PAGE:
It is estimated that 21% of girls in Pakistan are married before the age of 18. Child marriage in the country is connected with tradition, culture and custom. It occasionally involves the transfer of money, settlement of debts or exchange of daughters sanctioned by a Jirga or Panchayat. The government have recently taken measures to reduce the occurrence of child marriage by amending the Penal Code in February 2017 that would see offenders face a minimum of 5 years in prison. However, that same year, the National Assembly rejected the Child Marriage Restrain Act that would have increased the legal age of marriage from 16 to 18 years old nationwide.
Azra was 17 years old when her father decided it was time for her to get married and sent her from her home in Germany to Pakistan. When Azra explained that she was too young to get married, her father got angry and continued to pressure her. Azra was able to escape her situation when she confided in a family member who helped her secure safe accommodation in England with NGO Ashiana.
I am a young Pakistani girl now aged 17. I have lived most of my life in Germany. In 2008 when I was sixteen I was sent to Pakistan after having failed my exams. My father decided to send me to Pakistan on the pretence that I was going to visit my mother but then he refused to let me go back to Germany.
After five months my father also decided to join us in Pakistan. Within one week of his arrival, he told me that he had found me someone to marry. The young boy was one of my father’s friend’s sons from a rural village.
I explained to my father that I was too young to get married but he was very angry and accused me of bringing shame and dishonour to the family. My father told me that he was ashamed of me because I had failed my exams. To add to my heartache a few days later my father divorced my mother and threw her out of the family house. I felt responsible for this and it made me feel ill and stressed. I knew things could get a lot worse.
My brother and sister were also summoned to Pakistan by my father and I realised that this must be to do with the wedding. I wanted to see my mother and decided to go and visit her; she was living with one of her relatives. When I was with her she received a phone call from her brother and sister. They were putting pressure on her to go back home. Her brother even threatened to kill her. I had the full support of my mother, she didn’t want me to get married at such a young age but I was very scared about what would happen to me and what they would do to my mother. The family kept putting pressure on me to accept the proposal for marriage.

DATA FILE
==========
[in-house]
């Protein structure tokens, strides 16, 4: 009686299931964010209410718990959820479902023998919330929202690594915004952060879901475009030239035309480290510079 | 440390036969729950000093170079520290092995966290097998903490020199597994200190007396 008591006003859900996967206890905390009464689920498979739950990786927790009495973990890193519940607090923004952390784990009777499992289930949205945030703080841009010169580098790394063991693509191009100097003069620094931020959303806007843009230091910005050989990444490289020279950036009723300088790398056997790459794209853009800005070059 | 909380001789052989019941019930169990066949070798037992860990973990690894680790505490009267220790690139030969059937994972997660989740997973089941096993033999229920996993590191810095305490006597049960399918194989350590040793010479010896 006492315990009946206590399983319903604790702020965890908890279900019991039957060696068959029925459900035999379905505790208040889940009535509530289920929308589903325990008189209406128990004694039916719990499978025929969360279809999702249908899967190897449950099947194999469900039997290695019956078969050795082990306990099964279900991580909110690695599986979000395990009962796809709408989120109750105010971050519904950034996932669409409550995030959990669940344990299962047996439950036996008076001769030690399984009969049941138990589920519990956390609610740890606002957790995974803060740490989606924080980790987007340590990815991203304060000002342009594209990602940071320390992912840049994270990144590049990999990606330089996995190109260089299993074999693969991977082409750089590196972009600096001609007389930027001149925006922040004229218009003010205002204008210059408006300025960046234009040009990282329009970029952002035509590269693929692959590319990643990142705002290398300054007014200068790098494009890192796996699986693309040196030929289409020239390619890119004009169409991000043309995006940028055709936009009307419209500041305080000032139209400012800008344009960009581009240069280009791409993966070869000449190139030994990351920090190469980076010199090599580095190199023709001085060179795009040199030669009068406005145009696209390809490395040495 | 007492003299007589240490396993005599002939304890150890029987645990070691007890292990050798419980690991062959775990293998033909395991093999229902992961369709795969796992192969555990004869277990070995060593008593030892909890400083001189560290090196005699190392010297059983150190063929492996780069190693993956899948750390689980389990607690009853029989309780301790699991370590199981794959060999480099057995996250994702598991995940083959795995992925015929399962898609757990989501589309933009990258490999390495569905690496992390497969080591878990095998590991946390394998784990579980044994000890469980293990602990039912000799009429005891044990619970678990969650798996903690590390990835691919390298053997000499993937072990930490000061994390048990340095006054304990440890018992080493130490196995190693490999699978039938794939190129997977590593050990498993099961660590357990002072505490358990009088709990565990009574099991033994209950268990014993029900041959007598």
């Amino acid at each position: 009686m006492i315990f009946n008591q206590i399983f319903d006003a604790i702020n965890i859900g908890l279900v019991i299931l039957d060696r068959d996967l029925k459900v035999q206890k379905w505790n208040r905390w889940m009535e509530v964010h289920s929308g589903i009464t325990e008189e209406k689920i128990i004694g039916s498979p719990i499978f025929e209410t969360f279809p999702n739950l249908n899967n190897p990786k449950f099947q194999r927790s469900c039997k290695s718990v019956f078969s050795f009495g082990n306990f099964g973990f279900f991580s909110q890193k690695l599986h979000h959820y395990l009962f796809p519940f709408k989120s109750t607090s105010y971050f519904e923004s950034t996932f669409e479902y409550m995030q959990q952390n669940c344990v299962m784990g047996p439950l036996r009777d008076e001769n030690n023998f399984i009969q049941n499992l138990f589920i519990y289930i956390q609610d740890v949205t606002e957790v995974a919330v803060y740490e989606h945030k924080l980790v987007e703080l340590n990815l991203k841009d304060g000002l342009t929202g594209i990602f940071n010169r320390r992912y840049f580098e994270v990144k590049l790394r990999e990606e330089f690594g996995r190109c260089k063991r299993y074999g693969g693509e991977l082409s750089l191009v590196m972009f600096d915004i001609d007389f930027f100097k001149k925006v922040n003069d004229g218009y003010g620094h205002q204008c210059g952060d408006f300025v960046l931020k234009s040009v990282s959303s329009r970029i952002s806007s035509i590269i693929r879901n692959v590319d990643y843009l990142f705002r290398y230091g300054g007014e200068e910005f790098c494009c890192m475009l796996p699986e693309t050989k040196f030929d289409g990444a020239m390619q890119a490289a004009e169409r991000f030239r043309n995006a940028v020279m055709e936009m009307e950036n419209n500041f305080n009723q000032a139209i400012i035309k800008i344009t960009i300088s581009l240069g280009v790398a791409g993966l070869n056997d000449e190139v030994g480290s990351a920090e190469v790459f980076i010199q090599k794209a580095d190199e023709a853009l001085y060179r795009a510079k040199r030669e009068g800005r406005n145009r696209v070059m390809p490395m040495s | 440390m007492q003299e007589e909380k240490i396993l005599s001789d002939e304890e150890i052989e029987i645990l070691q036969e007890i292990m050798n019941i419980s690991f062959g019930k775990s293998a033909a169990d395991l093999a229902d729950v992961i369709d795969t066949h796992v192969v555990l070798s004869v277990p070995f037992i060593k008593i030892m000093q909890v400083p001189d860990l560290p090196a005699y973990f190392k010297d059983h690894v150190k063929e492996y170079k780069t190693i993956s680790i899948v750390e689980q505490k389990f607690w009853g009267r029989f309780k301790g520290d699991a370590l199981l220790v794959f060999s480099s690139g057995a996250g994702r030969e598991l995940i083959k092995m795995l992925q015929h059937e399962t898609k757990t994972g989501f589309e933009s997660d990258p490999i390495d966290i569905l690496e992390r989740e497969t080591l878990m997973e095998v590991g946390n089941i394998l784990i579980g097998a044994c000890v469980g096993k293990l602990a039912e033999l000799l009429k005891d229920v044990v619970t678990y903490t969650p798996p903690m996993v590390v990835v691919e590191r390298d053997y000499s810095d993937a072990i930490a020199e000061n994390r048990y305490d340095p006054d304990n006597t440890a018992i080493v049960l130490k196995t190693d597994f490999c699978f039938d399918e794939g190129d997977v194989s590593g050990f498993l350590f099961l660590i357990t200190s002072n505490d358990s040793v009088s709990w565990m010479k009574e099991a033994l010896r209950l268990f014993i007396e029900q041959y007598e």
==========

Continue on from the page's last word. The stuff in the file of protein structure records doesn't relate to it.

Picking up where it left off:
I attended a wedding where I met some of my mother’s relatives who were from Britain. I was so desperate and confided in one of them. I explained about my current situation and asked him if he could help me to escape. I told him that I had British passport so he decided to help me. He gave me the British High Commission telephone number and I contacted them. Someone from the High Commission met me and took me to an unknown location. I stayed there for three weeks until my mother’s relative tried to find accommodation/safe place for me in Britain. Three weeks later, he had arranged accommodation for me with Ashiana. I arrived in Britain and was taken to Ashiana.I was supported by them emotionally and also practically, they helped me to access to education and benefits. When I was ready, they supported me to find my own accommodation. I continue to study and now look forward to my future.
Narrative provided by ASHIANA